Wes CrawfordWes began his professional music career after graduating with a B.S. in Psychology at Virginia Tech. Soon thereafter, he began performing drumset with the extraordinary Jazz/R&B singer Jane L. Powell, a musical association that lasted eleven years and continues as a managerial relationship. The group toured throughout North America and the Caribbean performing at festivals, universities, resorts, nightclubs, and cruise ships. They opened for such acts as Ray Charles, Melba Moore, Freddie Jackson, Lou Rawls, The Crusaders, Joan Jett, Ernie Watts, and Paula Poundstone, and occasionally performed alongside artists such as Tony Bennett, O.C. Smith, and Dorothy Moore. The 1,300 colleges and universities comprising the National Association for Campus Activities voted the group Entertainer of the Year in 1990, their highest honor, and Jazz Artist of the Year for 1990-1992. During these years of touring, Wes also recorded two albums with Ms. Powell as well as for several outside artists. Wes also conducted electronic percussion seminars at VA Tech and at the Virginia Governor’s School for the Gifted. In 1992, Wes settled with his family in the Washington, DC area as an independent artist on drumset and percussion where he currently performs and records with acts such as Shahin & Sepehr (Higher Octave/Narada world music recording artists), Cocktail Nuts (aka “C-NUTS”- Jazz versions of rock classics, on Wildchild/Mapleshade Records), mrudangam virtuoso Umayalpuram K. Shivaraman (including a clinic at PASIC 2000 and a featured performance at Baltimore Drum Day 2000), Squeeze Bayou (1998 winners of the “Best Non-Louisiana-Based Cajun Band Recording” awarded by the Cajun French Music Association), and Night Life (high-energy show band). Wes has also regularly performed and/or recorded with Aisha Kahlil (of Sweet Honey in the Rock), Eva Cassidy, Catalyst Events’ “Beatswork!,” Zydeco Crayz, Mary Ann Borelli, “Oh Susannah!”, Sugar Jones, and Armadillo recording artist Daryl Davis. His other noteworthy performances and recordings include those with the David Bach Consort (2nd place winner in the 1998 BET unsigned band video contest), Hennesy Jazz Search regional winner Jerry Gordon, and performances with Milestone recording artist Ron Holloway. Wes considers education to be an important link to the future of the percussive arts and teaches drumset privately and at Goucher College in Baltimore, MD. He also performs in public school assemblies with Mosaic, which provided the musical instruction and curriculum for the 2000 Maryland Artist/Teacher Institute. Wes serves as the Director of the annual Drumset And Percussion Camp of the Goucher Summer Arts Institute and as Vice-President of the MD/DE chapter of the Percussive Arts Society. In 2000, Wes started MusicAndGames4U.com, a site to feature his interactive educational media such as his popular “Drumset Play-Along DVD.” His latest “A Rhythmic Murder Mystery” interactive DVD features a solo electronic drumset concert, which he also performs live. Wes holds Associate Artist relationships with Maryland Drum Company and with Trueline Drumsticks, and he occasionally works as Music Consultant for the not-for-profit Sustainable Environments for Health + Shelter.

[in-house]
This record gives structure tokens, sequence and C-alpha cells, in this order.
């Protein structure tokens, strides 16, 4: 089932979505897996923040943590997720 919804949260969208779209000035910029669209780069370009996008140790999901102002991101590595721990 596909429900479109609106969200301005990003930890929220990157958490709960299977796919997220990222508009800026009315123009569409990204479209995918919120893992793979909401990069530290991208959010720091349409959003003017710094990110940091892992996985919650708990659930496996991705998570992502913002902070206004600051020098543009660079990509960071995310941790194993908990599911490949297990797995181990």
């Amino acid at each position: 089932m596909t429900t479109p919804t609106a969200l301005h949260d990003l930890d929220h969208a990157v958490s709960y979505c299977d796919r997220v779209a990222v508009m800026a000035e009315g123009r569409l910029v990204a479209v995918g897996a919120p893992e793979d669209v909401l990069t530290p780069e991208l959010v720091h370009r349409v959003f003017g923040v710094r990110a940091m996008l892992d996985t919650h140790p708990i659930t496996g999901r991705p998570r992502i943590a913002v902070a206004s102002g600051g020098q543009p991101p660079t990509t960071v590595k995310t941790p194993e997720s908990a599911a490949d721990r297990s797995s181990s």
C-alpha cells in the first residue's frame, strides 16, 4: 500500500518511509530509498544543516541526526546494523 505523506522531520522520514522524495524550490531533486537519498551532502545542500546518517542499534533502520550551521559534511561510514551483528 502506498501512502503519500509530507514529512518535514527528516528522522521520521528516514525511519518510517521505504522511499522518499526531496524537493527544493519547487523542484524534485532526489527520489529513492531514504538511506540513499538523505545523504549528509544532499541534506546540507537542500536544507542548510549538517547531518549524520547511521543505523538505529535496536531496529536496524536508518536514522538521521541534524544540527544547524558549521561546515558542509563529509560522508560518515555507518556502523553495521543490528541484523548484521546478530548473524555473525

Hi, I am Wes Crawford, and now were going to explore the double stroke roll. Just like its name implies, were going to hit twice with each hand. Now, this is not nearly as intuitive as a single stroke roll, and you probably havent been sitting around your dinner table doing this with your knife and fork, or at your school or office, beating double strokes, but its very, very valuable. A lot of the rolls and marching bands that you hear and drum set solos are using double strokes. Double strokes are difficult to learn, they will take a while. So, this is a step where you will keep practicing, but you can go on to more steps while youre practicing this and getting better and better. Basically were going to do it again as a callisthenic, in other words, slow to fast to slow. If you play slow to fast to slow with the band youre with, youre probably going to get fired. So, its not a real life kind of thing, its something to work your technique and your stamina and your strength all up so that you could then use it musically. The double stroke roll will go right right, left left, right right, left left, all evenly, and we will go slow to fast to slow. This is a demonstration. Its important to be aware of your strokes; straight up and down, using your wrists, and that youre striking in the same place to get the same sound. So, also important with anything in drumming, to make sure youre relaxed throughout your body. One way you might want to test this is try singing a song as you do it. Try singing Yankee Doodle. If youre singing like Yankee Doodle went to town, something like that, youre probably too tense. If youre relaxed when you can do it then youre probably more relaxed throughout your body. Now, the double stroke roll, as you can see, you can go very fast and once you get this down, its much more effortless to continue to play for longer periods then it is with the single stroke roll, so theyre both very important. Theyre the foundations of Western drumming; the single stroke roll and the double stroke roll, and its how we use them that it develops our technique, and will sort of identify what direction we will go, how we want to use things in a lot of our drumming, and will allow you to play so many things.